Hays Co. using technology to crack down on school zone speeders

WIMBERLEY, Texas (KXAN) — A new safety program in Hays County hopes to slow drivers down in an area where it’s especially important to follow the speed limit: school zones.

“There’s a reason the state sets those speed limits,” said Constable Darrell Ayres, Hays County Precinct 3. “And five miles above that speed limit could be the difference between life and death in an accident.”

Wimberley is the first district in Hays to receive a School Safety Zone vehicle, which operates unmanned.

“Frees us up from having to be there and still accomplishes the same thing as far as slowing down traffic, and bringing people into compliance,” said Ayers.

Deputies went through intense training to be able to operate it, which included computer training and getting radar certified.

They first tested it out during summer school, looking for speeding drivers at Scudder Elementary.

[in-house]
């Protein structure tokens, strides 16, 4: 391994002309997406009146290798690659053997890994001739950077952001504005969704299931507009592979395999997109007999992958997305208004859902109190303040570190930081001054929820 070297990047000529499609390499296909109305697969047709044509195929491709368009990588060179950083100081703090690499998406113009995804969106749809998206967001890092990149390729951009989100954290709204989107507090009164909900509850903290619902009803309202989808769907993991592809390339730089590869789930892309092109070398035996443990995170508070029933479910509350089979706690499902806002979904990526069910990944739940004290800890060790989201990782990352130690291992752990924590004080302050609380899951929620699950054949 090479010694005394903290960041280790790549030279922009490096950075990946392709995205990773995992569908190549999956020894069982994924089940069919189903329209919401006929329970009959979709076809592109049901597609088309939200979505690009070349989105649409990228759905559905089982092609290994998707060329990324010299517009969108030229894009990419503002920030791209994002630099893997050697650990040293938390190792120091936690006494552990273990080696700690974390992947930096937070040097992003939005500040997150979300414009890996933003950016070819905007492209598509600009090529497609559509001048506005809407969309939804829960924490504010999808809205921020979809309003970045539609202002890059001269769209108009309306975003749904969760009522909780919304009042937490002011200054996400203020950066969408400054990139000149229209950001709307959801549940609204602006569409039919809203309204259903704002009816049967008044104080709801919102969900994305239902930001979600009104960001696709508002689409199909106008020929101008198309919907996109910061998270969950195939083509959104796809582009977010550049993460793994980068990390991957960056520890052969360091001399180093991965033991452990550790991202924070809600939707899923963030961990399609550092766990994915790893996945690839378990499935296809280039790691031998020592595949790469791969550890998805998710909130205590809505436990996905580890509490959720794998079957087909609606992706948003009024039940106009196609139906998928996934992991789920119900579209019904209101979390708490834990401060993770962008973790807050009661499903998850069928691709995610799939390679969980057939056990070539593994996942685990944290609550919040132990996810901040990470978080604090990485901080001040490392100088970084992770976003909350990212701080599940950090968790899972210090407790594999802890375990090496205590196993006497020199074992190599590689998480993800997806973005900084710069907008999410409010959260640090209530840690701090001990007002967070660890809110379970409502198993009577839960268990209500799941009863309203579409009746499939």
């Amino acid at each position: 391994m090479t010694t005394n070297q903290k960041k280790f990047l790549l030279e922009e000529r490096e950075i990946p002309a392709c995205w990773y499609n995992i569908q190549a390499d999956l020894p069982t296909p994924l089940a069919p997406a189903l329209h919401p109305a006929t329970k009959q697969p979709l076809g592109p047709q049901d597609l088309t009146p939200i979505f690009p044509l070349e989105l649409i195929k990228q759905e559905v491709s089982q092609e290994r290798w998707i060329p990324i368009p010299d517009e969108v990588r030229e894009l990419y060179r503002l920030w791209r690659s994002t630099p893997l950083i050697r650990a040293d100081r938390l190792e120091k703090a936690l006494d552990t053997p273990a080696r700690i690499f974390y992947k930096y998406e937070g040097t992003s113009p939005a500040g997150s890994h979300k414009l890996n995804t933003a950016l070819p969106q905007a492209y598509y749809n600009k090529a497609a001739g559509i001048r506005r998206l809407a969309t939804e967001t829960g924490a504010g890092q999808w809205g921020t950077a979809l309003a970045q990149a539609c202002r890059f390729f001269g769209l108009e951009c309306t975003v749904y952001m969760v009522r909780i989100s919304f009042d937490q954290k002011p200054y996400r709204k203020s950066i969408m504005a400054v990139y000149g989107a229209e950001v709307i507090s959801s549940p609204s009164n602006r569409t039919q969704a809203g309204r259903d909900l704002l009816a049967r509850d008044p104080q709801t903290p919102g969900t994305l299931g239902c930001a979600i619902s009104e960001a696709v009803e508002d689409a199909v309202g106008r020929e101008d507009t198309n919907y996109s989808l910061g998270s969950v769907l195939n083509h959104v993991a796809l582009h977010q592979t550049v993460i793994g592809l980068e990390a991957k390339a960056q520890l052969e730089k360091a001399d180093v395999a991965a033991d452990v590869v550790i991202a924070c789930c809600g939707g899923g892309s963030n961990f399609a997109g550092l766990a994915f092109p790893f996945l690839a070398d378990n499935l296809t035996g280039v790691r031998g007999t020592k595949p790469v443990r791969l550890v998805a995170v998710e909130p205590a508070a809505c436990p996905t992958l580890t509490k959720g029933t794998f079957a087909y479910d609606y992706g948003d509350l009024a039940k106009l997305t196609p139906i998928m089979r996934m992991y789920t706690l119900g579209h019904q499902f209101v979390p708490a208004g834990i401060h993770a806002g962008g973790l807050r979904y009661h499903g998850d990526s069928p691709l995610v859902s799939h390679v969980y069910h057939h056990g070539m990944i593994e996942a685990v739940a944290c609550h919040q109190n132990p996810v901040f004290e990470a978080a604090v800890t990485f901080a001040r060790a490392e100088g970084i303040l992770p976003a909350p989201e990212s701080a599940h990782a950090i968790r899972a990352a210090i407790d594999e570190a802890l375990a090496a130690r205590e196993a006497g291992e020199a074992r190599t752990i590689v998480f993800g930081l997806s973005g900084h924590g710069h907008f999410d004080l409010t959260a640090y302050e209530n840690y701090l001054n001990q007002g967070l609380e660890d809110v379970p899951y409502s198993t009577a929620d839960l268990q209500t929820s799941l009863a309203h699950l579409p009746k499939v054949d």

“Taking guesses in my department on how many and the average was anywhere between 20 and 40,” said Ayers. “And when it came back at almost at 80, we were quite shocked at how it did!”

During the summer, speeders were given warnings. This will also be the case during the first 15 days of school. But after that, speeding drivers can expect a $150 civil citation.

“It’s not something that’s going to replace our jobs, or what we do, this is a tool just like any other tool we wear on our belt,” said Deputy Ray Helm. “If we have something to help us monitor traffic and keep our kids safe, then absolutely it’s a tool we need.”

When school zone lights are flashing, drivers going 6 miles per hour over the speed limit are photographed and fined. But even outside school zone times, you can still get a ticket if you’re going 11 miles per hour over.

“Majority of fatalities on the highway are caused by speeders, we want bring that down and make sure in the school zones that is not the case, at least not in Wimberley, Texas,” said Ayers.

The equipment came from American Traffic Solutions, which doesn’t actually charge for the equipment. Instead, they get a percentage of the fines from violators.

Next month, Dripping Springs will also get a vehicle.

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